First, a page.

Sandy may be one of the biggest storms to hit the East Coast, but economists don’t expect severe damages to extend to the economy.
Any blow to the economy is expected to be short-lived, as the impact of businesses closing will be offset by reconstruction efforts. Economists point to storms like Katrina, which devastated New Orleans in 2005, but did not deal lasting damage to the national economy.
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The storm may impact this quarter’s economic output, though, even if losses are ultimately recovered in the long-term. Gross domestic product in the region between New York and Washington amounts to roughly $2.5 trillion. Every day that tourist attractions, air transport, restaurants, movie theaters, retailers, and other businesses are closed amounts to roughly $10 billion in lost output, according to Mark Zandi, chief economist at Moody’s Analytics.
Peter Morici, of the University of Maryland, estimates that Sandy will cause between $35 billion and $45 billion in losses and damages, spurring as much as $36 billion in recovery spending.
But predicting the economic impact of the storm is as nebulous as making predictions about the storm itself, which is a rare hybrid “super storm” involving other weather systems that could become trapped over the Northeastern United States for days.
Irene last year only took a minimal toll, but no one can forget the devastation Hurricane Katrina left in its wake when the New Orleans levees broke, the sort of unforeseeable event that can dramatically increase the damages and make a storm infamous.
Economic losses resulting from Katrina were upwards of $100 billion by most accounts, while disaster modeling company Eqecat is forecasting losses from Sandy between $10 billion and $20 billion. But that could change if Sandy gives rise to the Northeast’s own version of the levee disaster.
Retailers will certainly bear the brunt of the storm’s economic impact as shoppers stay at home and shops are boarded up. The timing of the storm — in the lead-up to the busiest shopping season of the year — means the impact could be even greater.
Super-centers like Walmart (NYSE:WMT), which saw shelves emptied at many stores as shoppers stocked up to wait out the storm, will have had losses at least partly mitigated by increased sales ahead of the storm. Home supplies companies like Lowe’s (NYSE:LOW) and Home Depot (NYSE:HD) will likely see a boost in sales during the post-storm cleanup.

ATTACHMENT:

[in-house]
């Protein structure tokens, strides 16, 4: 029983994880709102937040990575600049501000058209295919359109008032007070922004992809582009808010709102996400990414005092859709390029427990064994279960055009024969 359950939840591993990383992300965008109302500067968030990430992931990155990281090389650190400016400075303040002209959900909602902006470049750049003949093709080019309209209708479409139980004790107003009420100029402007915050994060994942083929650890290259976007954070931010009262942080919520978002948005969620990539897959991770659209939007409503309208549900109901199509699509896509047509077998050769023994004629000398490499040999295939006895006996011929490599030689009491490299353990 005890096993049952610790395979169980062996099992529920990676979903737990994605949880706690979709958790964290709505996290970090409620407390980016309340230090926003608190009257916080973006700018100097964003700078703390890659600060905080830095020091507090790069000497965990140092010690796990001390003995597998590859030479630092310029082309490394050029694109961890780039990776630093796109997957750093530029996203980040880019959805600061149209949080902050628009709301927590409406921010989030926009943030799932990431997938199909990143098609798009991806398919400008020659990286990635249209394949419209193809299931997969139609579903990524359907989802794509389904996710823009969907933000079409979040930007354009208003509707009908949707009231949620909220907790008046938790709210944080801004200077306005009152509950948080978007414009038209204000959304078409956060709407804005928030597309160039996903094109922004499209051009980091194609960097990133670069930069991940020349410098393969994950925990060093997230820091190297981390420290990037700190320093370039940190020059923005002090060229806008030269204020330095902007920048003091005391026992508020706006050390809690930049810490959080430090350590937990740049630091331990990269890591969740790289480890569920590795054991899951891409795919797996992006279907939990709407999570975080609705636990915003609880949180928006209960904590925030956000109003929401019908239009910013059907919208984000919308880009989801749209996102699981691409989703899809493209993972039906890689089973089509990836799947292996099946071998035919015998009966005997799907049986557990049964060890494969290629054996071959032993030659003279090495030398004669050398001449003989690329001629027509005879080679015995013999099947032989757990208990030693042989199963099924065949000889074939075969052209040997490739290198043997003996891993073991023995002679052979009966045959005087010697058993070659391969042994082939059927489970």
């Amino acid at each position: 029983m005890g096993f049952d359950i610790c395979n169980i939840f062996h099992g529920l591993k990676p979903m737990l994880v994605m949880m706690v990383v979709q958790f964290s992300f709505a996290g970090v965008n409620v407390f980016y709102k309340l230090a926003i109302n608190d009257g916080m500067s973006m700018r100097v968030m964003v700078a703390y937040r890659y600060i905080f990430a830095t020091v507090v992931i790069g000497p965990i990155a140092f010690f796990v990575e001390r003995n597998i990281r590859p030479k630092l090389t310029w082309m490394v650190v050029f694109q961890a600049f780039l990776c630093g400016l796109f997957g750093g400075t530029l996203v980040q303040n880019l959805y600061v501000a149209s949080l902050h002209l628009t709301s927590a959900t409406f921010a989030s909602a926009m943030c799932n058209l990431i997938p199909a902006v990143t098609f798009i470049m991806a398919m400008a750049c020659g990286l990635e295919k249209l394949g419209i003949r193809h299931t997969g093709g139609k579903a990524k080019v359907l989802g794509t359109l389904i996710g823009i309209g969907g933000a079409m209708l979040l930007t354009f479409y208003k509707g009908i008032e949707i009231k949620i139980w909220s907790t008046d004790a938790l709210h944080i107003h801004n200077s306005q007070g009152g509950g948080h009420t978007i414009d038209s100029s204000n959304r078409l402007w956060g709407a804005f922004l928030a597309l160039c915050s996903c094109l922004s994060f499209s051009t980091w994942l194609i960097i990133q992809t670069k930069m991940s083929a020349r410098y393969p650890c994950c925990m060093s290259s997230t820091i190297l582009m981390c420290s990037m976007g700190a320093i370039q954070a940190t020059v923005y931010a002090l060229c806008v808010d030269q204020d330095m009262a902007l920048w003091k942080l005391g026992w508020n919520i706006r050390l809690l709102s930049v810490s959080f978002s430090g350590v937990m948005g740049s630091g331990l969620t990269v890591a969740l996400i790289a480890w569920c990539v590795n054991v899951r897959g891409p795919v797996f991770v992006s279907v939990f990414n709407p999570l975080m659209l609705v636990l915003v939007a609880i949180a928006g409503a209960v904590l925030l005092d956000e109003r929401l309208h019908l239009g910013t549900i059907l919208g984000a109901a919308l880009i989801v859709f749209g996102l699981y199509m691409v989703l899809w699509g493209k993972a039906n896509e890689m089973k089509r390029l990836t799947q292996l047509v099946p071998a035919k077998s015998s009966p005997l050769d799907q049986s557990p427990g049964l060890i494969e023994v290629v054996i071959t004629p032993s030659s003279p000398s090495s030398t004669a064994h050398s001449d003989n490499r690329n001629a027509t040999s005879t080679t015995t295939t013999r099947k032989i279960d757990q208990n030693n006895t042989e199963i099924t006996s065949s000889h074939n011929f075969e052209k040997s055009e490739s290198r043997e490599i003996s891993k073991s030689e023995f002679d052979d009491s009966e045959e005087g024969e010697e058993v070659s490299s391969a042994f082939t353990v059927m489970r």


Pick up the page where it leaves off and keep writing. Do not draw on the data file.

But the money consumers spend on storm preparedness and cleanup is money they won’t be spending during the holiday shopping season, the most crucial quarter for toy companies, clothing retailers, and electronics stores like Best Buy (NYSE:BBY).
Monthly economic data will also become more volatile, says Zandi. “October retail sales, vehicle sales, and industrial production will be hurt, but they will bounce back in November and December.”
“Restaurants will be hurt, but grocery stores will benefit; general merchandise stores will lose business, but online retailing should get a boost,” Zandi added. “Of course, if the storm knocks out major infrastructure like refineries, cell towers, trains, sea and airports, then the economic damage will be more severe and difficult to recover from.”
Numerous airports along the coast have been shut, including LaGuardia and JFK in New York. Air carriers from Delta (NYSE:DAL) to US Airways (NYSE:LCC) have had to ground hundreds, perhaps thousands of flights indefinitely.
Oil supply disruptions also have many worried about higher gas prices, which could further cut into consumers’ holiday budgets.
Local governments, tasked with protecting citizens and repairing damage from high winds and floods, will also be faced with financial headaches in the aftermath of the storm, though federal aid will play its part.
With trading closed Tuesday for the second day, all analysts and investors can do is speculate and prepare themselves for what could be a very volatile day of trading on Wednesday. While markets are likely to move dramatically lower, if they do resume trading tomorrow, some stocks are sure to shine.